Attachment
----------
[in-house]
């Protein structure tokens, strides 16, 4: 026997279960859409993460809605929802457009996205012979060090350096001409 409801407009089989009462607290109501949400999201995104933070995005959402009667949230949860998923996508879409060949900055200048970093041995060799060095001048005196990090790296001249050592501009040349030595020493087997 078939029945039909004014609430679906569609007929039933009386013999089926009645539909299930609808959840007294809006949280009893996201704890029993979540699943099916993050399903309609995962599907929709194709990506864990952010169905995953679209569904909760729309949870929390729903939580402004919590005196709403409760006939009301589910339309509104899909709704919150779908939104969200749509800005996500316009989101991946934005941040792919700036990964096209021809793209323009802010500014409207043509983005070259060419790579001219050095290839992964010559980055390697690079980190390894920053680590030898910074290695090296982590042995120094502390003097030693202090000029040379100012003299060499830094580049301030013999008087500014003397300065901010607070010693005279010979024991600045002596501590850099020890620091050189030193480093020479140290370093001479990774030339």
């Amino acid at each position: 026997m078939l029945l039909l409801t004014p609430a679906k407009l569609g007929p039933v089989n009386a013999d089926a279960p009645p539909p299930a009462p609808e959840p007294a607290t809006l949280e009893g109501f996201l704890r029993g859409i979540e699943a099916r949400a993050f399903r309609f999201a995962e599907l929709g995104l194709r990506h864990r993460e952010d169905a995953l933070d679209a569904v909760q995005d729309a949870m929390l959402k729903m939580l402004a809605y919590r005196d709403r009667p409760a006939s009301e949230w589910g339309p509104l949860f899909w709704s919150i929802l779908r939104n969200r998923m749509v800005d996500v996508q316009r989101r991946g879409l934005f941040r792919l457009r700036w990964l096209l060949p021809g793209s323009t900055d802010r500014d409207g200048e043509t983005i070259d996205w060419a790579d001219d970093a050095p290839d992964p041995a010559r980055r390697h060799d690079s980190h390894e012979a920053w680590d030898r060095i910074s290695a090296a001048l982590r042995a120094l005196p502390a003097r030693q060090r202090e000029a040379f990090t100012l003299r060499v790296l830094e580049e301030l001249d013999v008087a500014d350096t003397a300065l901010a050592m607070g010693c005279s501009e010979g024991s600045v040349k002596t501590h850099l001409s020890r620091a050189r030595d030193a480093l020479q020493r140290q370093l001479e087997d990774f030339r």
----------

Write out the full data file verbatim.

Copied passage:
[in-house]
């Protein structure tokens, strides 16, 4: 026997279960859409993460809605929802457009996205012979060090350096001409 409801407009089989009462607290109501949400999201995104933070995005959402009667949230949860998923996508879409060949900055200048970093041995060799060095001048005196990090790296001249050592501009040349030595020493087997 078939029945039909004014609430679906569609007929039933009386013999089926009645539909299930609808959840007294809006949280009893996201704890029993979540699943099916993050399903309609995962599907929709194709990506864990952010169905995953679209569904909760729309949870929390729903939580402004919590005196709403409760006939009301589910339309509104899909709704919150779908939104969200749509800005996500316009989101991946934005941040792919700036990964096209021809793209323009802010500014409207043509983005070259060419790579001219050095290839992964010559980055390697690079980190390894920053680590030898910074290695090296982590042995120094502390003097030693202090000029040379100012003299060499830094580049301030013999008087500014003397300065901010607070010693005279010979024991600045002596501590850099020890620091050189030193480093020479140290370093001479990774030339």
């Amino acid at each position: 026997m078939l029945l039909l409801t004014p609430a679906k407009l569609g007929p039933v089989n009386a013999d089926a279960p009645p539909p299930a009462p609808e959840p007294a607290t809006l949280e009893g109501f996201l704890r029993g859409i979540e699943a099916r949400a993050f399903r309609f999201a995962e599907l929709g995104l194709r990506h864990r993460e952010d169905a995953l933070d679209a569904v909760q995005d729309a949870m929390l959402k729903m939580l402004a809605y919590r005196d709403r009667p409760a006939s009301e949230w589910g339309p509104l949860f899909w709704s919150i929802l779908r939104n969200r998923m749509v800005d996500v996508q316009r989101r991946g879409l934005f941040r792919l457009r700036w990964l096209l060949p021809g793209s323009t900055d802010r500014d409207g200048e043509t983005i070259d996205w060419a790579d001219d970093a050095p290839d992964p041995a010559r980055r390697h060799d690079s980190h390894e012979a920053w680590d030898r060095i910074s290695a090296a001048l982590r042995a120094l005196p502390a003097r030693q060090r202090e000029a040379f990090t100012l003299r060499v790296l830094e580049e301030l001249d013999v008087a500014d350096t003397a300065l901010a050592m607070g010693c005279s501009e010979g024991s600045v040349k002596t501590h850099l001409s020890r620091a050189r030595d030193a480093l020479q020493r140290q370093l001479e087997d990774f030339r």